St. Lazare demands pipeline reassurances from Enbridge and TransCanada
PHOTO BY JOHN JANTAK
St. Lazare council adopted a resolution a the April 7 council meeting to pressure Enbridge to conduct hydrostatic tests on its 9B oil pipeline and to get TransCanada to reveal where its proposed Energy East pipeline will run through the municipality.
St. Lazare council voted unanimously to adopt a resolution to pressure Enbridge to conduct hydrostatic tests on its 9B oil pipeline and to get TransCanada to reveal where its proposed Energy East pipeline will run through the municipality, during its public session on April 7. Mayor Robert Grimaudo said the council’s concern about the Enbridge pipeline is whether it’s structurally sound and able to withstand the flow and pressure of heavy crude oil being delivered from Western Canada to Montreal. He’s also concerned that the National Energy Board (NEB) of Canada isn’t taking these concerns seriously.
“I asked the NEB whether they would do hydrostatic tests on the Enbridge 9B pipeline. I was told that hydrostatic tests put a lot of pressure on the pipeline and it’s not necessarily the best test to use. My subsequent question was ‘Isn’t that the kind of test you want to do because if it’s going to put undue pressure on the pipeline, I want to be sure that the pipeline can handle undue pressure.’ “The reality is we need assurances to ensure that the pipelines going through Vaudreuil-Soulanges are safe,” Grimaudo added.
“The NEB is the only body that can force the pipeline companies to act and we’re hoping they get them to do the testing that is required.” Even though the Enbridge pipeline will not run through St. Lazare, the impact of an oil spill in Ste. Justine de Newton, about 25 kilometers west of the town, would have devastating consequences on the region’s underground aquifers which supply potable water throughout the area, said Grimaudo.
“All of our water comes from underground sources,” he said. “If there was a spill and it gets into our waterways, it could affect us eventually. We’re all part of the same very large aquifer in Vaudreuil-Soulanges.
“They also have to assume their social responsibility,” Grimaudo added. “If a spill happens near the Ottawa River along the 9B pipeline that crosses underneath it, that’s going to affect 2.3 million people on the Island of Montreal. We have to make sure these pipelines are safe. It’s scary and we need assurances.”
Grimaudo cited the massive oil spill from a pipeline operated by Enbridge that ruptured and contaminated a 40 kilometer stretch of the Kalamazoo River in Michigan in 2010 as the town’s impetus for demanding the hydrostatic testing of the 9B pipeline. In 2014, Enbridge was ordered by the Environmental Protection Agency (EPA) to continue its cleanup by dredging portions of the river to remove submerged oil and oil-contaminated sediment, one of the largest and costliest spills in U.S. history.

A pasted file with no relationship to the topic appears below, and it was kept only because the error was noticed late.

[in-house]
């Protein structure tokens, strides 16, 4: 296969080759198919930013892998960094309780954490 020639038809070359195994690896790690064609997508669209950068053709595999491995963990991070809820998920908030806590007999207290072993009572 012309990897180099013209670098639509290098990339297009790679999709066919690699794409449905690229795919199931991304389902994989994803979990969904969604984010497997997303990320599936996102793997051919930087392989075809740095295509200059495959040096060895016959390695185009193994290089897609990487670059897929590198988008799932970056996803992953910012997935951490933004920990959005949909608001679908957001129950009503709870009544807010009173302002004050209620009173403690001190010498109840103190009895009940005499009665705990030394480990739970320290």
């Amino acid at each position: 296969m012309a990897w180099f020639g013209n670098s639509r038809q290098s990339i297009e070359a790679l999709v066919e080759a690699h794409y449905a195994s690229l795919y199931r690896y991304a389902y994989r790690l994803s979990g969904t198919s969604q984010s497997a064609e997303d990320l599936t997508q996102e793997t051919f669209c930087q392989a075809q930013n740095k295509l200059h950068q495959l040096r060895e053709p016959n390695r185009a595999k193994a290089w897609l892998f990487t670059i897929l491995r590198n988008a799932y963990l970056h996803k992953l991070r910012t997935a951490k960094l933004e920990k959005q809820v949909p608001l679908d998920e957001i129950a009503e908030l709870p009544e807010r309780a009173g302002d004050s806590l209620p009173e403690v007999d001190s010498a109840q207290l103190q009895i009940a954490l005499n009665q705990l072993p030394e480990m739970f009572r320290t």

“What happened there is basically what is being proposed for the 9B pipeline,” said Grimaudo. “It’s the same type of pipeline. They’re changing the product that will flow through it, they’re reversing the flow and will increase the pressure. They’re kind of repeating the same mistake over again.”
The town’s concern about the TransCanada’s Energy East oil pipeline is because the company has not announced its proposed pipeline plans that will also transport heavy crude oil. “The question is whether they’re going to use their existing pipelines, whether they’ll build a new one or will they combine the two?” said Grimaudo.
“They’re not telling us. The problem I have with TransCanada is that they have an underground pipeline that comes right through St. Lazare. Does that mean that’s the one they’re going to use for this sector?
“If they do, that pipeline right now transports natural gas and is not designed for crude,” Grimaudo added. “I want to know if that’s what they’re planning to do or not, or whether they’ll build a new one on the servitude that already exists.” Grimaudo concedes it is safer to transport oil by pipeline than by rail tankers, but said the entire Vaudreuil-Soulanges region needs to be reassured that both Enbridge and TransCanada are taking the necessary measures to ensure the security of their pipelines to guarantee the safety of all residents.
“The pipelines have to be adequately built and meet certain specifications,” said Grimaudo. “The only power we have is the NEB to force the pipeline companies to follow these specifications and recommendations to satisfy our concerns. I would love somebody to say here’s your emergency measures plan, here’s how the pipeline will be constructed and these are the guarantees.
“I want to see concrete plans that will protect my citizens,” Grimaudo added. “And if there ever is a problem, here’s a deposit of $50 million to ensure you’ll have safe drinking water for one year after a disaster. This is not what I’m getting. The emergency management plan for Enbridge is a 1-800 number to Edmonton. I need to be satisfied that our questions have been answered and their security issues are covered.”